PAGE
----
Girls Golfer of the Year

Freshman Phenom

Southmont’s Addison Meadows has historic season; earns Girls Golfer of the Year


Addison Meadows has been playing golf since she was two-and-a-half years old. She knew it would be the sport she would dedicate all of her time towards. After becoming the first player in Southmont High School history to qualify for the state finals, and breaking almost every school record in her first season, Meadows is the 2021 Journal Review Girls Golfer of the Year.

Meadows has been playing in summer tournaments for years and that experience allowed her to not only better craft her game, but to fall in love with golf as well.

“Once I got playing in those tournaments, playing against girls my age who are very good, that’s when I knew this is what I want to do,” she said. “I’ve enjoyed it ever since and when I play in those types of tournaments it pushes me to continue to get better.”

Meadows helped lead the Mounties to a historic season. Individually, she broke the school record for low nine-hole score (34), low 18-hole score (73) and low nine-hole average (38.5). As a team, Southmont also broke the nine-hole score and the 18-hole score by shooting a 341 at this year’s sectional. With all of those accolades, Meadows can add that she was one of only eight freshman to compete in the state finals, and the only one to compete as an individual.

“To make it as the only individual freshman was a pretty cool feeling,” Meadows said. “To me that’s a big achievement and it was just a fun experience at state. All season my teammates continued to push me to go harder, and there were some struggles along the way, but at the end of the day it was fun and I made some really great memories not only by myself but with the team because we had so much success.”

Southmont coach Bill Whalen remembers the first time he saw Meadows play. It didn’t take long for him to realize he would soon have an outstanding player on his team.
“You heard through the grapevines that there was this girl at junior high who was playing outstanding,” he said. “I finally had the chance to go out and watch her myself and you instantly knew that she was going to be special. During our sectional championship season a few years back, she came out and played a hole with the varsity team. She was still only in about fifth or sixth grade at the time and she ended up parring the hole.”

One would think with the immense talent Meadows possesses, she would immediately step in and be the number one golfer for Southmont. However, Whalen made sure she earned that spot.

“In our first tournament of the season I played her at our fifth spot,” Whalen said. “She definitely had to earn her way up to that number one spot.”

“There were some nervous moments at the beginning of the season,” Meadows said. “I was a freshman and there were three seniors on the team ahead of me, and I was afraid to take their spot.”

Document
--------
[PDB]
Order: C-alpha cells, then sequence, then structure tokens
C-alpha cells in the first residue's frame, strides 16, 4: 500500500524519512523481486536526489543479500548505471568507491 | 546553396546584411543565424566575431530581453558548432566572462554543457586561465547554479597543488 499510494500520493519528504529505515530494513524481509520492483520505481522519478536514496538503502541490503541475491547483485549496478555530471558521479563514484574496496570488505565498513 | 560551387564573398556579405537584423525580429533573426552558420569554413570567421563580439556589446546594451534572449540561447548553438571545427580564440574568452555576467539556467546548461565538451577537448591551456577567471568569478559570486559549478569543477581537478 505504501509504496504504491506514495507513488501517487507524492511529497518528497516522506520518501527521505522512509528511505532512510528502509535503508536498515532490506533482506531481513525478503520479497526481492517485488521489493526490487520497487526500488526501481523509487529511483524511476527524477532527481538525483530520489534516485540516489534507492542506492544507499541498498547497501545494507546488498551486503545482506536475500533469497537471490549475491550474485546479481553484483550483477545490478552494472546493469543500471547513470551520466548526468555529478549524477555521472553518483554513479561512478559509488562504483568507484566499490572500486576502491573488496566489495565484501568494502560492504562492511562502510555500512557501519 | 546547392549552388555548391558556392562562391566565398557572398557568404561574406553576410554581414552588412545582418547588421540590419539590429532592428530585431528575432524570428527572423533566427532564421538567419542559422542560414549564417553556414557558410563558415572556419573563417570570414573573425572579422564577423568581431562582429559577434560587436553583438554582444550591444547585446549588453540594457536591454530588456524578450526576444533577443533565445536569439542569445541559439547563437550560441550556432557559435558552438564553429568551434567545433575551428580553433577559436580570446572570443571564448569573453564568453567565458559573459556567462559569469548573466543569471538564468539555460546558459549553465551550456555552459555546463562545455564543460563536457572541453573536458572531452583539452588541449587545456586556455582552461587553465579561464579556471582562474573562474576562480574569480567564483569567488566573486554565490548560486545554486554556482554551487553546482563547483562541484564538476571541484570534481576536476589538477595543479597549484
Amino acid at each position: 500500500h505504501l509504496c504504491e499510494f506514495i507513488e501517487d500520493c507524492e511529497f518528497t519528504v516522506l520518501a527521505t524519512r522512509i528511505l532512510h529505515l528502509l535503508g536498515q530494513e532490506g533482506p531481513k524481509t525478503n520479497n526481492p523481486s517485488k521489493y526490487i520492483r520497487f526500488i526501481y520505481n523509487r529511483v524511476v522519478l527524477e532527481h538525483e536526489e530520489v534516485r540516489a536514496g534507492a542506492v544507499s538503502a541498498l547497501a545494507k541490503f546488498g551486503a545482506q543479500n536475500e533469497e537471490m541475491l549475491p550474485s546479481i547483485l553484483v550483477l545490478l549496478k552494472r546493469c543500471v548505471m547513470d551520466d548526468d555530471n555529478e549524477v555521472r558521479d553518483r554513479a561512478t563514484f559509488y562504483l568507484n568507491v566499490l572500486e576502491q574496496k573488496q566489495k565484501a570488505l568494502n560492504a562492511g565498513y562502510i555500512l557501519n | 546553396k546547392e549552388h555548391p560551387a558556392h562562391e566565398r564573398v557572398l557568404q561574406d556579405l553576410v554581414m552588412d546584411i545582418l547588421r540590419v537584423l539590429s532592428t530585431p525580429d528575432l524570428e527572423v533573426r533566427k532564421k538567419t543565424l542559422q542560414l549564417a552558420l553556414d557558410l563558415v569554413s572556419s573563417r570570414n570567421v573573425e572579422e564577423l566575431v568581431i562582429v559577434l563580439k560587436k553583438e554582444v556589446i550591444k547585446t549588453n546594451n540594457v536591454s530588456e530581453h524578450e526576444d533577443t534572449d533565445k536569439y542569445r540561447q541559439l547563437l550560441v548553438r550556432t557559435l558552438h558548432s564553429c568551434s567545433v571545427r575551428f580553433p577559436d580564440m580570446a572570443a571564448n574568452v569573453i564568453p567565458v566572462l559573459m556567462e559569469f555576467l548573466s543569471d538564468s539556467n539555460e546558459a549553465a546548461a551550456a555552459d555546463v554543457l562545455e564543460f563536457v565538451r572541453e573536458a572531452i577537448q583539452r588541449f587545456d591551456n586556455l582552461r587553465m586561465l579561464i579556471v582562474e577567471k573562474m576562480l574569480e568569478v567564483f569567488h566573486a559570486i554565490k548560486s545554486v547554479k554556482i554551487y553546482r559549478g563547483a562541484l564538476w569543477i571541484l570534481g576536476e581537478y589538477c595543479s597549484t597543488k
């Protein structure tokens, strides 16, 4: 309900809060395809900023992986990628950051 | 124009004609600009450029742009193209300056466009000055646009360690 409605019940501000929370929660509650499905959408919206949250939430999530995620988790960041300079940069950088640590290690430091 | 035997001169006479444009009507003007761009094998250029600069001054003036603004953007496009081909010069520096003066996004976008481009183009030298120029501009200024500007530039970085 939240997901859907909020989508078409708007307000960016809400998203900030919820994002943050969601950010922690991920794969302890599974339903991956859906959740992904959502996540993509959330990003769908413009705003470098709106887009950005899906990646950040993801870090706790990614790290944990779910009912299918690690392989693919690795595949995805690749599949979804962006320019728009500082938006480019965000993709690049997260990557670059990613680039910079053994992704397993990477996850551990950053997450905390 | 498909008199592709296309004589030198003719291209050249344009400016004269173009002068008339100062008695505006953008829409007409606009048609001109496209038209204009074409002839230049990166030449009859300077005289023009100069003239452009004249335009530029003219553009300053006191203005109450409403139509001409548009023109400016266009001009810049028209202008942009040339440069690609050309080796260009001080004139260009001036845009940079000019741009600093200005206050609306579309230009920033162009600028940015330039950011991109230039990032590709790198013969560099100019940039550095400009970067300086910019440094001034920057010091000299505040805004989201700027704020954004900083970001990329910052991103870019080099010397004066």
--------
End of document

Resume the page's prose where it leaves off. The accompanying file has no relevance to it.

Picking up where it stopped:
In the end, for the Mounties it didn’t matter who played where because along with Meadows, Southmont knew its team could accomplish great things.

“Macie (Shirk) pushed Addison a lot this season and at the end of the day I told them it doesn’t matter where you play,” Whalen said. “No matter where in the lineup they were playing, they were always playing against the course, not the opposing player from the other team. They did a great job of not getting caught up in where they were playing and it yielded great results for us.”

Making the season even more impressive for Meadows, was the regional she had to go through to make it to the state finals. The regional at Smock Golf Course in Carmel featured nine of the top 20 teams in the state. She was going up against the best of the best and proved she belongs.

“Getting to experience that — that’s only going to make her better,” Whalen said. “Coming into the season I thought she had an outside shot to make it to state, but knowing that regional, I knew it was going to be difficult for her. But she handled that course well, shot it well, and was able to make it out.”

Knowing she still has three seasons of high school golf left, this appearance at the state finals was just the beginning. Meadows knew it’d be a learning experience and now she’ll take that experience to make it back to the state finals and climb up the rankings.

“My goal for next season is to be in the top 10,” Meadows said. “I know I’m talented enough to do it. I’ll just have to push myself hard all season to be there, and to achieve that would allow me to set my goals even higher for the next two seasons.”

Sometimes it’s not easy to step in as a freshman and immediately be a leader. However, for Meadows she was able to slide right into a leadership role and wasn’t afraid to help out her teammates.

“Being number one on the team doesn’t mean I’m the best, it means I take responsibility and try to lead the team to success and that’s what we did this season, we broke records and had a ton of fun along the way. This team was such a good friendship and family,” she said.

With such a historic freshman season in the books, many people will ask “Where does Meadows go from here?” The answer according to Whalen is pretty simple. Up.

“The scary thing about her is she’s only going to get better,” he said. “With winning county, conference and sectional, she’s going to want to continue to do those things. The biggest thing moving forward for her is she is going to increase her distance and that will help improve her overall scores. It’s going to be fun watching her these next three seasons to see where she goes.”

She took the golf world by storm this season, and with her only improving, Meadows is ready to show she is one of the top golfers in the state.


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